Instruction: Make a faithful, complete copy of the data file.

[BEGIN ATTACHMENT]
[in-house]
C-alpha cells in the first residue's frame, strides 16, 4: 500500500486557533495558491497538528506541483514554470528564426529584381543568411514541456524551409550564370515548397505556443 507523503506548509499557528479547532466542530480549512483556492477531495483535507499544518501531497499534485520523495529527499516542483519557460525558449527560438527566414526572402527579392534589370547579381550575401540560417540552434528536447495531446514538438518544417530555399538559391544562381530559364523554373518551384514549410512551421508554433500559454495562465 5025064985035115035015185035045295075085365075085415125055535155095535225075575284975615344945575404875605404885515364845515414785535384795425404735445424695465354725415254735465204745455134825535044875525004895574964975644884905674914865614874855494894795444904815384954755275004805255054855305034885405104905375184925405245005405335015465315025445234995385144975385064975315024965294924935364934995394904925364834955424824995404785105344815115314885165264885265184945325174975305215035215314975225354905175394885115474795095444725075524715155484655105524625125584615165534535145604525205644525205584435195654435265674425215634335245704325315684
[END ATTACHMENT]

[in-house]
C-alpha cells in the first residue's frame, strides 16, 4: 500500500486557533495558491497538528506541483514554470528564426529584381543568411514541456524551409550564370515548397505556443 507523503506548509499557528479547532466542530480549512483556492477531495483535507499544518501531497499534485520523495529527499516542483519557460525558449527560438527566414526572402527579392534589370547579381550575401540560417540552434528536447495531446514538438518544417530555399538559391544562381530559364523554373518551384514549410512551421508554433500559454495562465 5025064985035115035015185035045295075085365075085415125055535155095535225075575284975615344945575404875605404885515364845515414785535384795425404735445424695465354725415254735465204745455134825535044875525004895574964975644884905674914865614874855494894795444904815384954755275004805255054855305034885405104905375184925405245005405335015465315025445234995385144975385064975315024965294924935364934995394904925364834955424824995404785105344815115314885165264885265184945325174975305215035215314975225354905175394885115474795095444725075524715155484655105524625125584615165534535145604525205644525205584435195654435265674425215634335245704325315684